For much of his time in office, Governor Andrew Cuomo was dismissive of the calls to legalize recreational marijuana. He once derided weed as a “gateway drug” and only seemed to pivot when Cynthia Nixon ran a long-shot primary against him last year. Now Cuomo is a convert to the cause and a newly empowered Democratic State Senate appears ready to make New York the eleventh state to legalize marijuana.
But many roadblocks remain, and what once seemed inevitable is anything but. Cuomo announced recently he was dropping a proposal to legalize marijuana from his executive budget. On Tuesday morning, however, Cuomo assured Brian Lehrer, "Let's be clear, it is on the table and we're still talking about it."
In practice, this means hopes legalization advocates had of achieving their goal before the new fiscal year on April 1st are in jeopardy. There will be time in April, May and June during the legislative session to round up the votes to pass a bill, though more time is not necessarily a good thing.
In New Jersey, a vote to legalize pot was projected to happen yesterday, though it was called off at the last minute. Governor Phil Murphy, a Democrat, and legislative leaders announced they had reached an agreement to legalize and tax marijuana for adults 21 and older. Two other bills would also expand New Jersey’s medical marijuana program and expunge thousands of pot convictions in the state. It's unclear when a vote will actually be held.
Opponents of marijuana legalization in New York will have several months to organize and potentially peel away Democrats in swing districts who are leery of riling up their more conservative constituents. State Senator Diane Savino, Staten Island Democrat and longtime supporter of legalizing pot, said recently she was not optimistic legalization could happen with a free-standing bill. In Albany, lawmakers like to hash out major policy in the state budget. The process, typically rushed at the last minute, allows legislators to include controversial items in a general $175 billion budget and dodge tougher votes.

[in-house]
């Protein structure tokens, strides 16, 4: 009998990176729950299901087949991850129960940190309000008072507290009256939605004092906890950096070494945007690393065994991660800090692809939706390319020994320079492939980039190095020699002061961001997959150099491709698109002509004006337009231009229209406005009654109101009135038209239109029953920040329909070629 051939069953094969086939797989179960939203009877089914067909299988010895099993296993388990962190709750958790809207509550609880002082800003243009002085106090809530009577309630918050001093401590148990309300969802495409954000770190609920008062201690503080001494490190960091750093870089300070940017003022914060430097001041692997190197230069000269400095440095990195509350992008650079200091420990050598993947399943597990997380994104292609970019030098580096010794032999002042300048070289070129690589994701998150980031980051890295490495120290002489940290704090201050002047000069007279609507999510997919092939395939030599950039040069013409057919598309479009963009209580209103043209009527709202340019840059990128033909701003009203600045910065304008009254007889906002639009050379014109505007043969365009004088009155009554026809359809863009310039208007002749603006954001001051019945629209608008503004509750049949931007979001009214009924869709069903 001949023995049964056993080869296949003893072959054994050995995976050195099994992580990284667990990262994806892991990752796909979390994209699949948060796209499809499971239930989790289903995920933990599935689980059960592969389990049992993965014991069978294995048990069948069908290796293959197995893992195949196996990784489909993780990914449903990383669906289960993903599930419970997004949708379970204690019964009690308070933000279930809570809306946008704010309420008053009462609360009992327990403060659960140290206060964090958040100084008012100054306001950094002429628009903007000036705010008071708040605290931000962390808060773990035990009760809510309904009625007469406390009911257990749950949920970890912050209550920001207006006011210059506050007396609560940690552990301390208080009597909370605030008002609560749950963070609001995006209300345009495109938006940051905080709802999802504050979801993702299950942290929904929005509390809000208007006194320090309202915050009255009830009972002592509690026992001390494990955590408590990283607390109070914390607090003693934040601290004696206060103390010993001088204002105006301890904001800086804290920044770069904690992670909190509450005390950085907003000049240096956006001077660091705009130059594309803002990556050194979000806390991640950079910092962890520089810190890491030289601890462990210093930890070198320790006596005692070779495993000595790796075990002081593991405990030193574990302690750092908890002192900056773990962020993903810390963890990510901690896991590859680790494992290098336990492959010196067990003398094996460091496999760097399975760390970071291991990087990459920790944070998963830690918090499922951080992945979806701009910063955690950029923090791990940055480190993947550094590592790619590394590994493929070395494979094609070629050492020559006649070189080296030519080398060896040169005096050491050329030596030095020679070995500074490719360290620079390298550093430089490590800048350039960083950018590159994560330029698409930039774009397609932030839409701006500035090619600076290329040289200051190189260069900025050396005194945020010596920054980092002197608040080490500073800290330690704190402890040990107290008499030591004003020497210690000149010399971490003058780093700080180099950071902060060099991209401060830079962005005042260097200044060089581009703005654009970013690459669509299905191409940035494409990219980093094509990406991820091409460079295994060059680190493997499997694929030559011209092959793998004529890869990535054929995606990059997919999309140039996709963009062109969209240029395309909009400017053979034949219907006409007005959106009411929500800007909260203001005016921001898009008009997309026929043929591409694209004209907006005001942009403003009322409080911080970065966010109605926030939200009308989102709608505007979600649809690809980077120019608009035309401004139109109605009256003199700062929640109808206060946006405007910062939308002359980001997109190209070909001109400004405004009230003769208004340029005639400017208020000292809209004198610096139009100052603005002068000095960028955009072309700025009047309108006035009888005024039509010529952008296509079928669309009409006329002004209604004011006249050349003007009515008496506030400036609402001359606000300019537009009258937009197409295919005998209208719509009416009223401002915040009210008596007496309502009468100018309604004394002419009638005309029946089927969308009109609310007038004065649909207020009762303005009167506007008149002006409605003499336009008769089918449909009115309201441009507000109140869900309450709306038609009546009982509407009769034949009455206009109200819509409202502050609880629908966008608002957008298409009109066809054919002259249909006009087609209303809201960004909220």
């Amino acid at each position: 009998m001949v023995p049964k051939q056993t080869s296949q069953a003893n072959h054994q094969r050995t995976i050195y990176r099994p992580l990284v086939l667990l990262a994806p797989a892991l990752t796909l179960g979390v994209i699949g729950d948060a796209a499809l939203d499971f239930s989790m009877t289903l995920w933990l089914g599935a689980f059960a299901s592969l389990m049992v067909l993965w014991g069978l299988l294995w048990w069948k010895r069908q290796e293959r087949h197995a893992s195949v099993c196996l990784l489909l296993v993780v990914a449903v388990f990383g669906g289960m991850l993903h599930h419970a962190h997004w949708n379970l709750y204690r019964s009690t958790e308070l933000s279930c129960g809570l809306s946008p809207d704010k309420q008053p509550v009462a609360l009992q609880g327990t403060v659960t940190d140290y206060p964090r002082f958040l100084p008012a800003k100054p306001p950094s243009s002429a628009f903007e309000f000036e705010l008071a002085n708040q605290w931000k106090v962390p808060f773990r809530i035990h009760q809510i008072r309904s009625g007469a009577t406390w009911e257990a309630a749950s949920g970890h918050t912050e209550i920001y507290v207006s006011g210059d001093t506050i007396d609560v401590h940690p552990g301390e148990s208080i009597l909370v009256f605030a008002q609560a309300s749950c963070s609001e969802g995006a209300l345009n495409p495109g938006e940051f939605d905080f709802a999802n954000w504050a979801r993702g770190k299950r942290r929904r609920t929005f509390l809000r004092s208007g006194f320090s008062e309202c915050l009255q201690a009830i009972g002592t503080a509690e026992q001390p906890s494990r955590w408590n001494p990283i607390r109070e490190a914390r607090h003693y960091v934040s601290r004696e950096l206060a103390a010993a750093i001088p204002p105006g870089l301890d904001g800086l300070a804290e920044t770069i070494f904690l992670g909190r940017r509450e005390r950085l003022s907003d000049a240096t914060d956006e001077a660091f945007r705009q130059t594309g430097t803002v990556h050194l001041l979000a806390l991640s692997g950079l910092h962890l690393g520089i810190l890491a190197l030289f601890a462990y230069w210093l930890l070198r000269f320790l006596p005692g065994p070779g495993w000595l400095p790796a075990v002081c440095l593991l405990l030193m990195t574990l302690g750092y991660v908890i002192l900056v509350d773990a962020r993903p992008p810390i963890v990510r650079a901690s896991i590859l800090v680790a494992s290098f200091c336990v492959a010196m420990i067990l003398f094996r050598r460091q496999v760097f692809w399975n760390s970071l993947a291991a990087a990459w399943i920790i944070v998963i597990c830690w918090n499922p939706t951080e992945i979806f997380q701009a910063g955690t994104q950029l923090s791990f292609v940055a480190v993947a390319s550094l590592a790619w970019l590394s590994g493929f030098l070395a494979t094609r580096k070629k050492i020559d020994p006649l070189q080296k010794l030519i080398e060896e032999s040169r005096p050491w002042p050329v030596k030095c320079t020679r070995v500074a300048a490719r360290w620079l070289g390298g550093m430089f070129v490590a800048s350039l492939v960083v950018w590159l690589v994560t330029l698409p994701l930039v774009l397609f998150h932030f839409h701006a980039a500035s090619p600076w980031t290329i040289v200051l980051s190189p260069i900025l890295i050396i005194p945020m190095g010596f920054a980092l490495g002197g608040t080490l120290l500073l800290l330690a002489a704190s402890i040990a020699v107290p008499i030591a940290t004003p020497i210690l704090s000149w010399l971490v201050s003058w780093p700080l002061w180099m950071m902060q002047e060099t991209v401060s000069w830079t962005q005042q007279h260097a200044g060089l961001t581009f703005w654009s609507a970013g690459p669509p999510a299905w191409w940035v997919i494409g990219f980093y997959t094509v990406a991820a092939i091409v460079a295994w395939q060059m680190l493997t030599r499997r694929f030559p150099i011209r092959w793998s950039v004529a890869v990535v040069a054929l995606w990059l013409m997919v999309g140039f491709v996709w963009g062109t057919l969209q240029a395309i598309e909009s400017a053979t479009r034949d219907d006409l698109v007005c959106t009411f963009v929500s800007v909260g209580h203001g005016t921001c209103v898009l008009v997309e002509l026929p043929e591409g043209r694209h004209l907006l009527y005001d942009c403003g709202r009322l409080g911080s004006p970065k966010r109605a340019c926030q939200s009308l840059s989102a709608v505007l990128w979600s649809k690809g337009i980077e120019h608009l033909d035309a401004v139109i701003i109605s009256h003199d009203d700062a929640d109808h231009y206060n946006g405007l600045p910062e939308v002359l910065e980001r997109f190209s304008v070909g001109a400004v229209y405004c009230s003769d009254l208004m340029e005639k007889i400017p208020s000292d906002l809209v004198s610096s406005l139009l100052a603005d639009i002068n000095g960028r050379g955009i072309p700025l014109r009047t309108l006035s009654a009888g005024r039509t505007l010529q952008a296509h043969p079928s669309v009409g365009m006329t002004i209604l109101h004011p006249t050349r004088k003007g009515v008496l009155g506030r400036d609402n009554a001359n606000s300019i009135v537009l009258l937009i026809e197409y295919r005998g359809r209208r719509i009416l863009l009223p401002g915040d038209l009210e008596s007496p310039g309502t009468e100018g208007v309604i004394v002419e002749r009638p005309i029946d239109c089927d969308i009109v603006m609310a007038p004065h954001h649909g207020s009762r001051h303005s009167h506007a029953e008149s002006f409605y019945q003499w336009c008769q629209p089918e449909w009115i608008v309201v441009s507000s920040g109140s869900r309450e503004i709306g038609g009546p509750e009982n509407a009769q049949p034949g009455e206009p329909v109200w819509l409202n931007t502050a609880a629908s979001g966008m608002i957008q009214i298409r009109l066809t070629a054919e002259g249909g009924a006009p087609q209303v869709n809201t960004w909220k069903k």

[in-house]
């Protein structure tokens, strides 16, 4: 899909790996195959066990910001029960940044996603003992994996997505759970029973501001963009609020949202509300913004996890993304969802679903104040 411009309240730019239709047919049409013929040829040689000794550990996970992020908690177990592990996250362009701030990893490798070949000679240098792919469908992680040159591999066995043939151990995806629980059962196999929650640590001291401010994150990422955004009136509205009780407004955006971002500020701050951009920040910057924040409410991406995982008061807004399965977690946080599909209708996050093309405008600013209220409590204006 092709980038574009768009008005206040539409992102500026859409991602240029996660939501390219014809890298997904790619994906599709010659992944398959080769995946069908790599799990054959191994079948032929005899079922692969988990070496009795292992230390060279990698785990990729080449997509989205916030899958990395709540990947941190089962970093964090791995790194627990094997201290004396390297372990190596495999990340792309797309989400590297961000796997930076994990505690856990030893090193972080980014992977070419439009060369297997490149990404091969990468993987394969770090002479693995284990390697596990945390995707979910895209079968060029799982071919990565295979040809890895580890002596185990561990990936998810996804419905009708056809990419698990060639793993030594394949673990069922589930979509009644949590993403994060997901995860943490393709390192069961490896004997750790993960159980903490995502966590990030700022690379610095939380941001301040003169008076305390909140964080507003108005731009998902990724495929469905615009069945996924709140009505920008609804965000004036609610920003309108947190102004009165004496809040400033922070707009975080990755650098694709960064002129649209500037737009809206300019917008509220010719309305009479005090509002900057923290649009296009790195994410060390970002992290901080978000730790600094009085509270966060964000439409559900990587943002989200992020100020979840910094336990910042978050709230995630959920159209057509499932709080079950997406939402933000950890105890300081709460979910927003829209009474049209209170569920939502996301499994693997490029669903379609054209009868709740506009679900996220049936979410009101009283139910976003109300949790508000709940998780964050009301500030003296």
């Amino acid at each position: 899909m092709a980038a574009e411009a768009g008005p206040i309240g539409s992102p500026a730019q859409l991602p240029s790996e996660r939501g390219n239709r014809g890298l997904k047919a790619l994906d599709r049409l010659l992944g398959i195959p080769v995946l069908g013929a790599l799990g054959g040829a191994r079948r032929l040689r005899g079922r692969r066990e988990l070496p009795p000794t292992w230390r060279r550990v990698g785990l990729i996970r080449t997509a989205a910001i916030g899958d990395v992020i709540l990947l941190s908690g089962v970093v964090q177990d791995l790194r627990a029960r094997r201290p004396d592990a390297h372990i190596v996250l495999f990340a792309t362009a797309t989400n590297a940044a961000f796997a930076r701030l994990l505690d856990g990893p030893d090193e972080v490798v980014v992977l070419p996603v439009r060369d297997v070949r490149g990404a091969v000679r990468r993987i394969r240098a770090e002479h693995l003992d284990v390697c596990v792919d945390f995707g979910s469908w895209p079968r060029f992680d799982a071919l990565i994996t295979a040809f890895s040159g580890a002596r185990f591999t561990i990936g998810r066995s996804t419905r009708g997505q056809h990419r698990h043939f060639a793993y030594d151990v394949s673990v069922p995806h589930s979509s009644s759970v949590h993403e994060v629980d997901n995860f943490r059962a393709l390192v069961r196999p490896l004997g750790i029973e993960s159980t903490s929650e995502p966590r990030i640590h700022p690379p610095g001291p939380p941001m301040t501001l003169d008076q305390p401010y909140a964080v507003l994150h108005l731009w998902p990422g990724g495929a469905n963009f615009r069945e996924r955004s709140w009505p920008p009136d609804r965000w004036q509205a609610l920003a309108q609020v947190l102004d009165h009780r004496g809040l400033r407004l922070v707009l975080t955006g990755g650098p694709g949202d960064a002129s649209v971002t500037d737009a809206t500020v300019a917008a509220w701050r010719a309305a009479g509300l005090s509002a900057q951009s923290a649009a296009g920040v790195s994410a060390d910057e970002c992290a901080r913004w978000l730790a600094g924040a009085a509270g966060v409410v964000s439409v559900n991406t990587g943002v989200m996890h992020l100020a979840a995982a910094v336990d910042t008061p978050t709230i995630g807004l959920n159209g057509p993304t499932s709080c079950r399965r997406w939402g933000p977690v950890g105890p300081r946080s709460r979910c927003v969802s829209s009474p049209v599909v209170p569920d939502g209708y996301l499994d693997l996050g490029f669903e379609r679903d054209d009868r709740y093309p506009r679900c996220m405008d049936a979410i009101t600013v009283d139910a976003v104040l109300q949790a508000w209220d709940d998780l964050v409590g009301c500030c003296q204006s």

A spokesman for State Senator Liz Krueger, the Manhattan Democrat carrying legislation to legalize and tax marijuana, told Gothamist budget talks are “ongoing,” declining to offer any new information. Both legislative leaders—Assembly Speaker Carl Heastie and Senate Majority Leader Andrea Stewart-Cousins—support legalization efforts but have a significant number of rank-and-file lawmakers who have raised persistent questions about what legally selling and taxing weed would look like in New York.
Black legislators in Albany and the New York City Council, as well as progressive advocates, have threatened to derail the legalization push if the state doesn’t guarantee a portion of the money raised (as much as $300 million annually) from taxing pot is channeled into an economic equity program to help people of color who have been most impacted by marijuana-related arrests, as well as ensure minority and women-owned businesses can profit from a huge new business. In Colorado, black entrepreneurs said they were banned from winning business licenses because of marijuana-related convictions.
“It would be a travesty for New York to legalize marijuana in a way that doesn’t direct funding back to the communities hit hardest by criminalization,” said Melissa Moore, the deputy state director of the Drug Policy Alliance. “This type of reinvestment is crucial if we are going to close out the era of prohibition.”
Both legislative leaders are black, as well as the Assembly’s majority leader, Crystal Peoples-Stokes. They are fighting for a sweeping expungement of records related to marijuana arrests.